E3 Highlights

E3 has come and gone, and despite not having as many announcements or incredible moments as the previous years, it was a great show. And here I’ll talk about my favorite games that were part of the conferences.

A Way Out

Sometimes a new project comes with real innovation, and this is a perfect example of that. We always hear about innovation on games, but we rarely see it, and A Way Out brings it to not only storytelling but to gameplay as well. A couch co-op game in which you control two inmates willing to escape from prison.

The difference is that each player will control a different character at the same time with different perspectives, and ways to push the story forward. Creating scenarios that could be played in several ways, with each character having personalities that could make a situation easier or harder to deal with. It’s great to see EA bringing an experience with such an unusual approach to the market.

Anthem

Speaking of EA, here’s a demonstration of their range. From an indie game like A Way Out, to a colossus called Anthem, a huge AAA project from Bioware. Closing Microsoft’s conference, Anthem, a Destiny with an apparent bigger focus on story, impressed everybody with an incredible demo, showing what Bioware’s main team had been working on for years now.

The graphics looked simply breathtaking, to the point it was too beautiful to believe sometimes, we’ll hardly see it looking like that on consoles. What was very surprising was how easily the game could change from a jetpack, to ground combat, to water without hiccups or meaningful changes. They claim it will be released next year, let’s hope.

Assassin’s Creed Origins

A prequel to the franchise, Assassins Creed Origins looked to show how the franchise would shape up after taking a year off. And from what we could see, it looks like a soft reboot, telling the story behind the beginning of the brotherhood in ancient Egypt, a setting that allowed the team to make some interesting changes.

With a larger focus on the RPG aspect, Origins appears to be a lot more profound the previous titles of the franchise, something Unity tried to do before. Combat was revamped, taking notes from Dark Souls, with a slower pace, that requires players to think before attacking. The world looks beautiful, reactive, alive, the animations on the other side didn’t look like they were very improved. If they deliver on what they promised this could be not only an amazing AC game but an amazing game overall.

Far Cry 5

Beyond all the controversy surrounding it, Far Cry 5 has been getting a lot of attention for the changes that have been made. After Far Cry 4 and Primal’s underwhelming results, showing signs that the franchise seemed to exhaust its formula, Far Cry 5 feels like a real step forward, at least from what we’ve seen.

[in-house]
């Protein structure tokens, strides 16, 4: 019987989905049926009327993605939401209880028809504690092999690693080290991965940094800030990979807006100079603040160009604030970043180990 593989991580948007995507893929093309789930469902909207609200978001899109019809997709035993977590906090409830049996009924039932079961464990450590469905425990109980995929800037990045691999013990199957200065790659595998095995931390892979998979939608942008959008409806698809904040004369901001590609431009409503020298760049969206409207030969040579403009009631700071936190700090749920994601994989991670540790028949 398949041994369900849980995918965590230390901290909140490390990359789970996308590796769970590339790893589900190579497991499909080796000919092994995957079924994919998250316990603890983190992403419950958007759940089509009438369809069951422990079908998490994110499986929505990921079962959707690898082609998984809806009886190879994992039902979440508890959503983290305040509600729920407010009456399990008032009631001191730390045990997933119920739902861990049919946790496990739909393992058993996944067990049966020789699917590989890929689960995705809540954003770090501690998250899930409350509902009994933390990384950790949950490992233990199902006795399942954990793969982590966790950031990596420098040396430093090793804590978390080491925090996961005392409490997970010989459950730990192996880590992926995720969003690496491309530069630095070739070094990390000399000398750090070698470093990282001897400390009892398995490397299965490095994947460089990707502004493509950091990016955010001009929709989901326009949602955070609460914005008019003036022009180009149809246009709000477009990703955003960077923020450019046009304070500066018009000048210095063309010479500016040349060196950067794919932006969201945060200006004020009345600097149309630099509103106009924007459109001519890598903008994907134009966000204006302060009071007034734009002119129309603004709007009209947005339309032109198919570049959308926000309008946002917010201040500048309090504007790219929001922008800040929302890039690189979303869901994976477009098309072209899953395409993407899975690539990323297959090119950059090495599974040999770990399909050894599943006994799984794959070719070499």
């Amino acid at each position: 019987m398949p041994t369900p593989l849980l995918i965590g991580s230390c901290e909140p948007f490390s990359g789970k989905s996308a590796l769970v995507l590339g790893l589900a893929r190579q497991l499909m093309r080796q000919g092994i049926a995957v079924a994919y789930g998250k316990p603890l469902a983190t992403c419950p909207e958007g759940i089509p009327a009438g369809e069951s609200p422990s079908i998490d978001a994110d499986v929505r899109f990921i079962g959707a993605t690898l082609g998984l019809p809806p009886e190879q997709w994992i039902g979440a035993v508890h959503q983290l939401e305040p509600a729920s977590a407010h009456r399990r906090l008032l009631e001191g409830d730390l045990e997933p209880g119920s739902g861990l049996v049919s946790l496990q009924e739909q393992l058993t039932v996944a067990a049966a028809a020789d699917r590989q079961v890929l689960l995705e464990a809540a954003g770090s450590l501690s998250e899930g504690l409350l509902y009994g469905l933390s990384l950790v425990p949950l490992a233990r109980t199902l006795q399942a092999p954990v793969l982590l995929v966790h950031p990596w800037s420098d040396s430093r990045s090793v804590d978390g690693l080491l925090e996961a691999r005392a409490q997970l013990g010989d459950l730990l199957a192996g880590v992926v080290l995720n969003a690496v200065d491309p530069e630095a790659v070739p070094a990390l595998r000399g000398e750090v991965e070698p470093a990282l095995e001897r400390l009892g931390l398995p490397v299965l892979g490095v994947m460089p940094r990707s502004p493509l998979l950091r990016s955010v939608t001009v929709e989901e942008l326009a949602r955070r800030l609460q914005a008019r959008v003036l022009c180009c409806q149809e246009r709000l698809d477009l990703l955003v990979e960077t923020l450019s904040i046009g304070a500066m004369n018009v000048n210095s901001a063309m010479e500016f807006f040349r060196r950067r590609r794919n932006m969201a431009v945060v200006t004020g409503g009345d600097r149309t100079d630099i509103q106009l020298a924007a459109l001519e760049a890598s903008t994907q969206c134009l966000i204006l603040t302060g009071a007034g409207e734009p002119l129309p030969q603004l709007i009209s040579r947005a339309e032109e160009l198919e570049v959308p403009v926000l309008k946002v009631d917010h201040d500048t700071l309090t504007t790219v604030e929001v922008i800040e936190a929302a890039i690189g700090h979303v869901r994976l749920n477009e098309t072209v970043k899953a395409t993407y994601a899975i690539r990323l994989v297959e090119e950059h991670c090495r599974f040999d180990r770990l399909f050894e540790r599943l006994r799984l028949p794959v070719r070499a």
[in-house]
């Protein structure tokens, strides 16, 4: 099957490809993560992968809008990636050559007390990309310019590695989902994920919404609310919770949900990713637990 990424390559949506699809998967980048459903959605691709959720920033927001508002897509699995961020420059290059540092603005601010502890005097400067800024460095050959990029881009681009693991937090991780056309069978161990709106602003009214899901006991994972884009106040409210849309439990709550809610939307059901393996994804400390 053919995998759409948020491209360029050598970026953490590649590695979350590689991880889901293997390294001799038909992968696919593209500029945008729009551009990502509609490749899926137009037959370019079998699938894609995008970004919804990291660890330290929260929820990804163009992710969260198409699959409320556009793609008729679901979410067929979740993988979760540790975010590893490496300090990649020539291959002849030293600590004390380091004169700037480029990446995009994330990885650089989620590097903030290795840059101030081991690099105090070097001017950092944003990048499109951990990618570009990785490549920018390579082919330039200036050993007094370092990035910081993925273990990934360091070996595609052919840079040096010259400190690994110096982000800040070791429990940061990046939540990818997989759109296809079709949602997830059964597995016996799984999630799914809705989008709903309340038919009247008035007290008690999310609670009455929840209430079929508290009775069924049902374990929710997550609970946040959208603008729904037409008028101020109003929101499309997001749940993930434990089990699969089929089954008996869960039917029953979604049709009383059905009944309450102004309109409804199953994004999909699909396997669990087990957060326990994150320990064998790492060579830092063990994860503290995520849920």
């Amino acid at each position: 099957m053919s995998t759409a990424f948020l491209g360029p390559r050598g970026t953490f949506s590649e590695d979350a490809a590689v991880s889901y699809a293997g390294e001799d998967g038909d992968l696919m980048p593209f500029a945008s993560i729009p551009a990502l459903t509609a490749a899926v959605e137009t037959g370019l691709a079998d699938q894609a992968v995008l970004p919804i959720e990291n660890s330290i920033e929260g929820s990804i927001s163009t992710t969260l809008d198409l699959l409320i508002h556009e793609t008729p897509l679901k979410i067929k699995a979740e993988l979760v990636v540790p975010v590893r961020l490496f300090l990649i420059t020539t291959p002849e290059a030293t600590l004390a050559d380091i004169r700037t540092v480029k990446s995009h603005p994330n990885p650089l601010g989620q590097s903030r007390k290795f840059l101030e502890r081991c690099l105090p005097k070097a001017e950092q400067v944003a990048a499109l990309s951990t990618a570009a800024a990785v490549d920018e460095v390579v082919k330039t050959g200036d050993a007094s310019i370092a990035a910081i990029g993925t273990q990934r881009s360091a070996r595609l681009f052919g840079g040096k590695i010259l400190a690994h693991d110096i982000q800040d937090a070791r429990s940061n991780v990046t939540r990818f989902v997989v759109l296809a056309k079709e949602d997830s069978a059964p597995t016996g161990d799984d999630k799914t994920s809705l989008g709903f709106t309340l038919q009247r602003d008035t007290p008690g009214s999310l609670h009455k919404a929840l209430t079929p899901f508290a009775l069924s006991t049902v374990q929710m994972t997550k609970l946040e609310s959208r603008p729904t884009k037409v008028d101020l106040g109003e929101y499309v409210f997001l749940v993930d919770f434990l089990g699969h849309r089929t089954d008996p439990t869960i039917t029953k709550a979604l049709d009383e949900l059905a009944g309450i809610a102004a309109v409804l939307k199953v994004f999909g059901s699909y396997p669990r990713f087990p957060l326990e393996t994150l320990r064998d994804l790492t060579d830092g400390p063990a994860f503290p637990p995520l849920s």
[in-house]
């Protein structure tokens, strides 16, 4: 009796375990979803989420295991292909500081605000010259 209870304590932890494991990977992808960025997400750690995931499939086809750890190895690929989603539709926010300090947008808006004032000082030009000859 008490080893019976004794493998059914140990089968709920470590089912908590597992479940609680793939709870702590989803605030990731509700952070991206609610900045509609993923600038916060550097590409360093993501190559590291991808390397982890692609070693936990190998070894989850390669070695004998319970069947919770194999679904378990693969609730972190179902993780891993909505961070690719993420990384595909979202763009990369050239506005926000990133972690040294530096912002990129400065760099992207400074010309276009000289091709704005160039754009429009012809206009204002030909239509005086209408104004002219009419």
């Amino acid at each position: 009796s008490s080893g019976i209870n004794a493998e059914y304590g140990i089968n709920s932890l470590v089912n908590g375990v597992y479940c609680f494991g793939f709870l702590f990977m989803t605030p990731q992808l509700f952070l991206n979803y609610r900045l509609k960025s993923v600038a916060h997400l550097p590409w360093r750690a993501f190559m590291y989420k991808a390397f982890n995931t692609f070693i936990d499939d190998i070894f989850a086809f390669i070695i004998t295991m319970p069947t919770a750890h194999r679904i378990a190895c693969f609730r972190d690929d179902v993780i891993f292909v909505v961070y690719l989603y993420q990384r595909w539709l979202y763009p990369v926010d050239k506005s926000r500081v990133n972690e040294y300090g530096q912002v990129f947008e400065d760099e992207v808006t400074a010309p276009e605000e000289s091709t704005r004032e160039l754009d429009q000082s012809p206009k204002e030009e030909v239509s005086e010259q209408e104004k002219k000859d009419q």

Instead of lush environments, Montana is the new setting, a change that can bring new gameplay experiences. The demo spotlighted the co-op experience, showing NPC options to assist you in your missions, as well as with other players. Like Assassin’s Creed Origins, the world around the player will react to your actions, assisting or fearing you. If the villain is great, and the new features work well, it can be a comeback.

Need for Speed Payback

The reboot was a good game that unfortunately didn’t really resonate with the fans of the franchise. The FMV cutscenes were criticized by many, personally, I found it strange and funny at times. When it came to gameplay, it was neither horrible nor incredible, the graphics were mesmerizing, on the border of becoming photorealistic. But the world felt lifeless, and the always online feature would punish those who wanted to play offline or that had an unreliable internet connection.

With all that baggage, I didn’t expect much from Payback, however, what we saw was a silly, fun, high-octane game with a heavy Fast and Furious atmosphere. And that can be a smart way to bring the franchise back, when it comes to simulators there are worthy competitors, Forza Horizon 3 was everything an arcade game needs to be. Feeling like a Burnout game with a story, charismatic characters, customization options and great gameplay can be what the franchise needed.

Marvel’s Spider-Man

Last year a trailer revealed an important exclusive for Sony, a Spider-Man game produced by Insomniac, and the hype train started. From that moment on, we heard nothing else about the project.

This year, an extended gameplay showed how the game runs, and in the end, it looks like an Arkham game with color. The combat resembles the Arkham series, but with flashier movements, a more acrobatic style. New York looks stunning, with traversal looking simple and loose. As we can expect from Spider-Man, there was a lot of bantering, jokes, a lighter tone. My only concern is with an excessive use of QTE’s, that if used wisely, only during action sequences can work very well, but if exaggerated can remind Resident Evil 6.